With increased digitization of the financial sector comes the issues of data protection and customer privacy. Banks collect huge amounts of data on individuals, notably from bank accounts, credit card transactions or mobile ranking. On the one hand the use of big data in the financial sector is a wonderful opportunity to better respond to customer needs. The biggest hurdle on the other hand is customer privacy and data protection. How can financial institutions most efficiently deal with customer privacy when making use of digital technologies? How should they deal with the issue of privacy given the current context where rebuilding trust is a key challenge? These are the main questions addressed in this policy paper which consists in two part. The first part is a contribution of Pr. Öykü Isik providing a state-of-the-art of data-driven financial services. The second part is the report of a Vlerick regulatory workshop dedicated to the topic gathering representatives from different horizons within the financial sector including regulatory authorities, banks, insurance companies, financial associations, consulting companies, law firms. The second part of the paper provides a detailed overview of workshop presentations, discussions, and co-creation exercise.
    • Psychological contract development during organizational socialization: adaptation to reality and the role of reciprocity

      De Vos, Ans; Buyens, Dirk; Schalk, M.J.D. (René) (Vlerick Business School, 2003)
      Based on the theoretical framework of newcomer sensemaking this study examines factors associated with changes in newcomers' psychological contract perceptions during the socialization process. More specifically, two mechanisms are addressed that could explain changes in newcomers' perceptions of the promises they have exchanged with their employer: (1) unilateral adaptation of perceived promises to reality and (2) adaptation of perceived promises as a function of the reciprocity norm. To test our hypotheses, a four-wave longitudinal study among 333 new hires has been conducted, covering the first year of their employment relationship. Results show that changes in newcomers' perceptions of the promises they have made to their employer are affected by their perceptions of their own contributions as well as by their perceptions of inducements received from their employer. Changes in newcomers' perceptions of employer promises are affected by their perceptions of employer inducements received, but the impact of perceived employee contributions is less clear. The data provide limited support for the idea that the adaptation of perceived promises to perceived inducements and contributions occurs to a stronger extent during the encounter stage than during the acquisition stage of socialization.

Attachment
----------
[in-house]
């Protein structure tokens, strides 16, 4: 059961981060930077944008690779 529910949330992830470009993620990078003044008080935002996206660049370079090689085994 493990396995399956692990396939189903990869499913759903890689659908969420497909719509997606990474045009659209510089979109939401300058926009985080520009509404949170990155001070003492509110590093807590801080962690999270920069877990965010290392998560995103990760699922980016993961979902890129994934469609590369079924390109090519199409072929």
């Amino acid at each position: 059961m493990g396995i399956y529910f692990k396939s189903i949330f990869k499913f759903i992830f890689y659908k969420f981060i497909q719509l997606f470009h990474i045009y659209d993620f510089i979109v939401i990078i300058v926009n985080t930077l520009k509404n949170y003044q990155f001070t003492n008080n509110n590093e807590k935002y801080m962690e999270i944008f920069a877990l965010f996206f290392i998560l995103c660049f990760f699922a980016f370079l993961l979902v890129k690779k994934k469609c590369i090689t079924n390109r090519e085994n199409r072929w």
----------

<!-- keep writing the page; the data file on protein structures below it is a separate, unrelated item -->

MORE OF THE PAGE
• Psychological empowerment in the workplace: reviewing the empowerment effects on critical work outcomes

      Dewettinck, Koen; Singh, Jagdip; Buyens, Dirk (Vlerick Business School, 2003)
      This paper reviews theory and empirical findings on the effects of empowerment in the workplace. Data from existing studies is used to assess the effects of the four empowerment dimensions on affective and behavioral employee responses. Data is reanalyzed using hierarchical regression analysis. Confirming growing skepticism among practitioners and academics, this study indicates that empowerment practices result in more satisfied and committed, but not necessarily better performing employees. Furthermore, it is shown that there is a differential impact of the distinct empowerment dimensions on employee performance levels. Theoretical and practical implications are discussed.
    • (R)E-tail satisfaction: retail customer satisfaction in online and offline contexts

      Weijters, Bert; Schillewaert, Niels (2006)
      Building on the e-Satisfaction model proposed by Szymanski and Hise (2000) and further validated by Evanschitzky, Iyer, Hesse, and Ahlert (2004), we develop an instrument to measure shopper satisfaction in online and offline retail contexts: the (R)E-Tail Satisfaction scale. Using data from an online (N=202) and an offline (N=441) grocery shopper sample, the instrument is shown to be fit for cross-channel evaluation of levels of satisfaction and its antecedents. We find full metric invariance (identical factor loadings), sufficient partial scalar invariance (identical item intercepts for at least two items per construct), as well as some interesting structural differences. Most notably, online shoppers evaluate the facets of retail satisfaction generally lower than do offline shoppers.